Australia in the 1970s


Summary of the decade

The 1970s was a decade of great economic, political, social and technological change.

Politically, the 1972 election ended the 23-year government of the Liberal-Country Party coalition. The Australian Labor Party took power, led by Gough Whitlam, with the slogan 'It's Time'. The new government initiated a large range of socially progressive changes, but was scandal ridden and criticised for being excessively extravagant with public funds. The Whitlam government was dismissed by the governor-general John Kerr in 1975.

Socially, the White Australia Policy was finally dismantled during this period. It had functioned since Federation in 1901 as a tool for excluding non-white immigrants. The Whitlam government removed any ethnically specific criteria for evaluating prospective migrants, thus allowing the first influx of Vietnamese refugees in 1978. Liberal prime minister Malcolm Fraser agreed to accept the 'boat people' as refugees, significantly adding to the idea of a multicultural Australia.

Economically, in 1973, the formation of OPEC (Organization of Petroleum Exporting Countries) and the international oil embargo precipitated the end of the long economic boom that had underpinned Australia's prosperity in the post-war period.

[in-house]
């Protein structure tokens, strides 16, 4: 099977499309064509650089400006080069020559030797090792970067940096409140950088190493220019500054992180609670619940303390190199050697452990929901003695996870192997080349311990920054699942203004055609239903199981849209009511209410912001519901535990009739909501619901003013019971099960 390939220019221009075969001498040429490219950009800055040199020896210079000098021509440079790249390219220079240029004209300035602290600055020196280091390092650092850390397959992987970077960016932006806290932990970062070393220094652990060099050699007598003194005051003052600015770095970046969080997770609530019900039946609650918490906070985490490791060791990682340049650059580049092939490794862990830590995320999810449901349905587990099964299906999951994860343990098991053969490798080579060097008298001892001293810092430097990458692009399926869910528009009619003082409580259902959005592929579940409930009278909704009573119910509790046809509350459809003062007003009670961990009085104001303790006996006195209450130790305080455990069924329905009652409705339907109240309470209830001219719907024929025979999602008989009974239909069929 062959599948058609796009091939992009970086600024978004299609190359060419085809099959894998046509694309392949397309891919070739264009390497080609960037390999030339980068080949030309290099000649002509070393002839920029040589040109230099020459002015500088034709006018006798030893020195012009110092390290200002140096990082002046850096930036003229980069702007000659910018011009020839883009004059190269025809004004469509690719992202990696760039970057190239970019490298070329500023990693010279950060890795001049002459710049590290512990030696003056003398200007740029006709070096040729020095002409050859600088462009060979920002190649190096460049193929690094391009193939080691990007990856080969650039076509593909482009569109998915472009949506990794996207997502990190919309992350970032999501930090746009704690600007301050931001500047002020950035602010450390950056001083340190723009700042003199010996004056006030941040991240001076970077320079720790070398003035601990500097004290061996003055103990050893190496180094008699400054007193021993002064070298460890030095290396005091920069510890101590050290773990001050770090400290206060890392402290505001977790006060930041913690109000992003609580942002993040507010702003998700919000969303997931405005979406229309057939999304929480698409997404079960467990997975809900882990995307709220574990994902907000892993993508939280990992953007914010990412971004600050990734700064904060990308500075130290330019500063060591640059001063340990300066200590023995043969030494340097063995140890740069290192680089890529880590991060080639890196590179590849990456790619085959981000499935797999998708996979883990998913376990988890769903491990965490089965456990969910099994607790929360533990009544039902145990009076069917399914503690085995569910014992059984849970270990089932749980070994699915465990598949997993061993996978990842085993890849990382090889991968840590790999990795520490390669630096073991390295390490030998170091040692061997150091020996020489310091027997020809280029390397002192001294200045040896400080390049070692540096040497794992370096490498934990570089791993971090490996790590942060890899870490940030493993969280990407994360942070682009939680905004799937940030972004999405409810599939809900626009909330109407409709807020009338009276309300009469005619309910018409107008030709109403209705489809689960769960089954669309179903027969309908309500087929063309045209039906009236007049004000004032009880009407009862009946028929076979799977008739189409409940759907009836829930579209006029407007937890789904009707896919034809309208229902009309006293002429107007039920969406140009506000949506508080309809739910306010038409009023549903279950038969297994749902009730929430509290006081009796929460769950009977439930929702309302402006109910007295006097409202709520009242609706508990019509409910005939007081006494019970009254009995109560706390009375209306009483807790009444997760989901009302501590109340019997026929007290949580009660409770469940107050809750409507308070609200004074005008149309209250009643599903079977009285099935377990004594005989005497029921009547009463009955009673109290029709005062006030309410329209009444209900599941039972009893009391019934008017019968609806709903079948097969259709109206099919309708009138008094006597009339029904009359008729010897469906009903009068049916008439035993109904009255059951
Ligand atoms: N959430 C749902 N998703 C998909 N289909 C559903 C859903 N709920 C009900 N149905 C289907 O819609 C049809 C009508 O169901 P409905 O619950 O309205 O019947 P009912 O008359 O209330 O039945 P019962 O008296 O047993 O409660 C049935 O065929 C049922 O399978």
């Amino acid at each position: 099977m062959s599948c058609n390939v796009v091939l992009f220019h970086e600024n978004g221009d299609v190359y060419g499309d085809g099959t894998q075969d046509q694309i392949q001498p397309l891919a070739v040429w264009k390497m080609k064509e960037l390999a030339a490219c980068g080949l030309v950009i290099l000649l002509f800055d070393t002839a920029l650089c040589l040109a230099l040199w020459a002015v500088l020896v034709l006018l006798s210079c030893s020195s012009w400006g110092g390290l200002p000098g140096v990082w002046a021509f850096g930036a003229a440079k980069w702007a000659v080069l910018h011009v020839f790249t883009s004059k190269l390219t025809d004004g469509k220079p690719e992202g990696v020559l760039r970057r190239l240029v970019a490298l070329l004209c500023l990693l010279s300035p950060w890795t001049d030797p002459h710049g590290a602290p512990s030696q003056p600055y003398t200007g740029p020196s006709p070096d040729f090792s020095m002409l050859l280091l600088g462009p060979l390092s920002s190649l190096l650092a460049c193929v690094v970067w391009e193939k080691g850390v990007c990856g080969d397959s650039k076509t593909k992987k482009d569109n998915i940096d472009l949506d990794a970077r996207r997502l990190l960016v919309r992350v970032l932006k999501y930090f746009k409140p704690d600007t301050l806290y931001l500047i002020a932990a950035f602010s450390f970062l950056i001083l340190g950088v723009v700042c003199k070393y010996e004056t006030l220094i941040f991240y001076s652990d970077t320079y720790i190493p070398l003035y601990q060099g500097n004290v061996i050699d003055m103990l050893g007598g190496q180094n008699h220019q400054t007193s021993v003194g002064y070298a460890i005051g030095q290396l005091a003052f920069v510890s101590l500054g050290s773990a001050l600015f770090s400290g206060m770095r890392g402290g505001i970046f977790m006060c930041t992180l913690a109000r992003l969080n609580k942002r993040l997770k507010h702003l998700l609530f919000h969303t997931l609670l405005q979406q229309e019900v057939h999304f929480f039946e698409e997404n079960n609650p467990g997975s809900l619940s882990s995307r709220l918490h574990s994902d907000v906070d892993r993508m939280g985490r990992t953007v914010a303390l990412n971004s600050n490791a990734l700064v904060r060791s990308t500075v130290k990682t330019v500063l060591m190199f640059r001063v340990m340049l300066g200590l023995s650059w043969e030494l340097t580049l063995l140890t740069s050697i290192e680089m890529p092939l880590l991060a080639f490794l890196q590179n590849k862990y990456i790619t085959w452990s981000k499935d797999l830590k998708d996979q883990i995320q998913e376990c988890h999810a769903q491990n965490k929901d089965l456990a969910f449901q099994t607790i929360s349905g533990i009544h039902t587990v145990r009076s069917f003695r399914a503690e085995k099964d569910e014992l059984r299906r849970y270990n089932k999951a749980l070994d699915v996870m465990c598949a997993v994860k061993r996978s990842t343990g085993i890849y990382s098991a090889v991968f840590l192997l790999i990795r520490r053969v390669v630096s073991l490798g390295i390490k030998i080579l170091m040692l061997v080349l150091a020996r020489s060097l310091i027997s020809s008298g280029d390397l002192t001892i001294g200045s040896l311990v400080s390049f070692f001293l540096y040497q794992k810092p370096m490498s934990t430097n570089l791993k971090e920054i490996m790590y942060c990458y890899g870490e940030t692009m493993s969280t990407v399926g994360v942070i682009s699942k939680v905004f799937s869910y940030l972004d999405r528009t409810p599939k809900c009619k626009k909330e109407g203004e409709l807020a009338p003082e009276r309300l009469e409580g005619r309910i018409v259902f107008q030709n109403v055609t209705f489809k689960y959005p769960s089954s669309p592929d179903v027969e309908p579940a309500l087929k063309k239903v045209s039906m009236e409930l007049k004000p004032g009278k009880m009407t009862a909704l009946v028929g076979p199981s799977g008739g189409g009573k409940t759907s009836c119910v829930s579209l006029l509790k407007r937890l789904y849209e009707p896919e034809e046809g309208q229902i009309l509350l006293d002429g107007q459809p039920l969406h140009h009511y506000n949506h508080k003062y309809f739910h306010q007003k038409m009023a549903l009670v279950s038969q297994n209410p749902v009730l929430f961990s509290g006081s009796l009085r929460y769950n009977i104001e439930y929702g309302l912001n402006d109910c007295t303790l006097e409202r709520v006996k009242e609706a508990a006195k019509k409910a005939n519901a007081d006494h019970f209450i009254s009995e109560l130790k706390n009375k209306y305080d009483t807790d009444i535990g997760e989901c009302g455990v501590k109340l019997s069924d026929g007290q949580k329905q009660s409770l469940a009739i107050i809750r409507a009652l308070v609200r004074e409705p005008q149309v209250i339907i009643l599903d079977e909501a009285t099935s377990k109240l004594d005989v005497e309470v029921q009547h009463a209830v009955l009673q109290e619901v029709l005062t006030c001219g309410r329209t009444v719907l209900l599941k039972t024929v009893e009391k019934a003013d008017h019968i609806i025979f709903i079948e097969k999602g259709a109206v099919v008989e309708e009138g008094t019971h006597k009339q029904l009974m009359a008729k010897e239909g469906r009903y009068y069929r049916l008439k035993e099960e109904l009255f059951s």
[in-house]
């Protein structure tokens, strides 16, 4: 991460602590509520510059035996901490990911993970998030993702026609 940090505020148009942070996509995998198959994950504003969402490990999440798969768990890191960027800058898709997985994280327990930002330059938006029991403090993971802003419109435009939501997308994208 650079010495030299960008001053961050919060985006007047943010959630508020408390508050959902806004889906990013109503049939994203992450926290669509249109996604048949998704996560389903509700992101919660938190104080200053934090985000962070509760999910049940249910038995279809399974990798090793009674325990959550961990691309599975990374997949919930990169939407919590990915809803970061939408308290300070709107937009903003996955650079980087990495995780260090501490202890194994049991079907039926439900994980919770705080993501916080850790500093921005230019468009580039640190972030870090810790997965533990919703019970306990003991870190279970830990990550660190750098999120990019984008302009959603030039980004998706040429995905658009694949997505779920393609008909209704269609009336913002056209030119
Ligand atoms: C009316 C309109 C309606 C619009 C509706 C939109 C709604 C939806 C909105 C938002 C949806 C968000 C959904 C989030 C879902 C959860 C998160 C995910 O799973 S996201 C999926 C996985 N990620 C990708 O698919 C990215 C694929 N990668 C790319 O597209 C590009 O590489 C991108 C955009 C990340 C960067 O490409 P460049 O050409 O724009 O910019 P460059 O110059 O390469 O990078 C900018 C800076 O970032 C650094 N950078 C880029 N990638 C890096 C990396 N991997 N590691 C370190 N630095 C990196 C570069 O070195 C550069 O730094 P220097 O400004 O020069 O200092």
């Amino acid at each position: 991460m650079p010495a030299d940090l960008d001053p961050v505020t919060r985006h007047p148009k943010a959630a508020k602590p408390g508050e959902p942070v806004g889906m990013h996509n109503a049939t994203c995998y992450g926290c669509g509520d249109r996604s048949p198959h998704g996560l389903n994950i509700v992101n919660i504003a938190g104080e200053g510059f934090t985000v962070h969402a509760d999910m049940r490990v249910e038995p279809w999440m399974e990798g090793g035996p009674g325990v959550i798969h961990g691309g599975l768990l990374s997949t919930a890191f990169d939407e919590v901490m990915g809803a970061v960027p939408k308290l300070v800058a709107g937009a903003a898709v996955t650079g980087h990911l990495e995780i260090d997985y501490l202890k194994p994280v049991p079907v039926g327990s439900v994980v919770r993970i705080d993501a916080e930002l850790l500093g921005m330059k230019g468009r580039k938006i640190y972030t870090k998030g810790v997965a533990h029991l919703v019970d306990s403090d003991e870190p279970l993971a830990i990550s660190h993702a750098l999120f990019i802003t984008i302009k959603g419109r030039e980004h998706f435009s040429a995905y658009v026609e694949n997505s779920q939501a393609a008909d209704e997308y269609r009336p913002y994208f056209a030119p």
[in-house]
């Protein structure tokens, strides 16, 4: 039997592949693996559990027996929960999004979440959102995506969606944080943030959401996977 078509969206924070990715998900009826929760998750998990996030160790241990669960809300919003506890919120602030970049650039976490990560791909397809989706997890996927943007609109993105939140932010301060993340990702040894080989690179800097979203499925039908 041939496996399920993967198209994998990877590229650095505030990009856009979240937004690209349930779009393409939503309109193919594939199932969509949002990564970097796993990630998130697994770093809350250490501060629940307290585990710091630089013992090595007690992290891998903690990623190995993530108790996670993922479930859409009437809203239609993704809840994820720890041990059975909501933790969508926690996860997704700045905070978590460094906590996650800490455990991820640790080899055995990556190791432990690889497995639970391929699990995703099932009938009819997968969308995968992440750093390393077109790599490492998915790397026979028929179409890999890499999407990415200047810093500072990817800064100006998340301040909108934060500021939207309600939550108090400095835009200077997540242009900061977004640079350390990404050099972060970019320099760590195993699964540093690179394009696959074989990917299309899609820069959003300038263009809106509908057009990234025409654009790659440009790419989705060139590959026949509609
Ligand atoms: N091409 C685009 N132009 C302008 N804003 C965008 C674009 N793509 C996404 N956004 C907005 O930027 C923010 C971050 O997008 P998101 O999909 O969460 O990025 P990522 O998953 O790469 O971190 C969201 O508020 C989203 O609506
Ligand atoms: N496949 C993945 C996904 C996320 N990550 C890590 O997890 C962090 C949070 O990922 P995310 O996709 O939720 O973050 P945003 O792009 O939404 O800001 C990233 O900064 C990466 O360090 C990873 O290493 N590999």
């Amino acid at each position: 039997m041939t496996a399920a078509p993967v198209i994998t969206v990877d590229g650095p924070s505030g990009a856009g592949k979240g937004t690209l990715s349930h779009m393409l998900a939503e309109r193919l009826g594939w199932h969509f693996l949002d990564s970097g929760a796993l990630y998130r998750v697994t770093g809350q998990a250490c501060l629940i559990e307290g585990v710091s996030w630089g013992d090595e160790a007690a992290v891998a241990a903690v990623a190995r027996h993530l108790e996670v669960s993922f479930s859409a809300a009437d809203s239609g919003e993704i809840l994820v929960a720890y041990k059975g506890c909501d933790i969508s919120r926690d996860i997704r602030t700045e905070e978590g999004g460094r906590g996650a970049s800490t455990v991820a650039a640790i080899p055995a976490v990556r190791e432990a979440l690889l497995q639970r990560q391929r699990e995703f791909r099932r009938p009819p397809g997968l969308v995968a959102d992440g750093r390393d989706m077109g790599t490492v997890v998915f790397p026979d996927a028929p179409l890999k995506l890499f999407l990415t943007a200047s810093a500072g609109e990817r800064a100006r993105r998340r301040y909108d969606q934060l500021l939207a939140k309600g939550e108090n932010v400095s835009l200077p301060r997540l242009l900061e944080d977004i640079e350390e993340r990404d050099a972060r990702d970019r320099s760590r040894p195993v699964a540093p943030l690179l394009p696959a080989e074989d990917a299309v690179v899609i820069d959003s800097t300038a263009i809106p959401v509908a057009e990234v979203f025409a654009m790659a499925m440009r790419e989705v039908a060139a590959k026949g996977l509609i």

A snapshot of 1978

  • January
    • The Aboriginal Land Rights (Northern Territory) Amendment Act 1978 (Cth) was proclaimed in federal parliament.
    • The Special Broadcasting Service, also known as SBS, was established.

  • April
    • The Migrant Services and Programs Report, also known as 'The Galbally Report', was presented to the prime minister.

  • August
    • The Malcolm Fraser conservative government announced the end of maternity allowances.

  • November
    • The West Gate Bridge over the Yarra River and Port Melbourne was opened. It is the second-largest single span bridge in Australia.
    • The Ranger Uranium Agreement was signed by the Northern Land Council and ratified by the traditional owners, allowing uranium mining in Arnhem Land.


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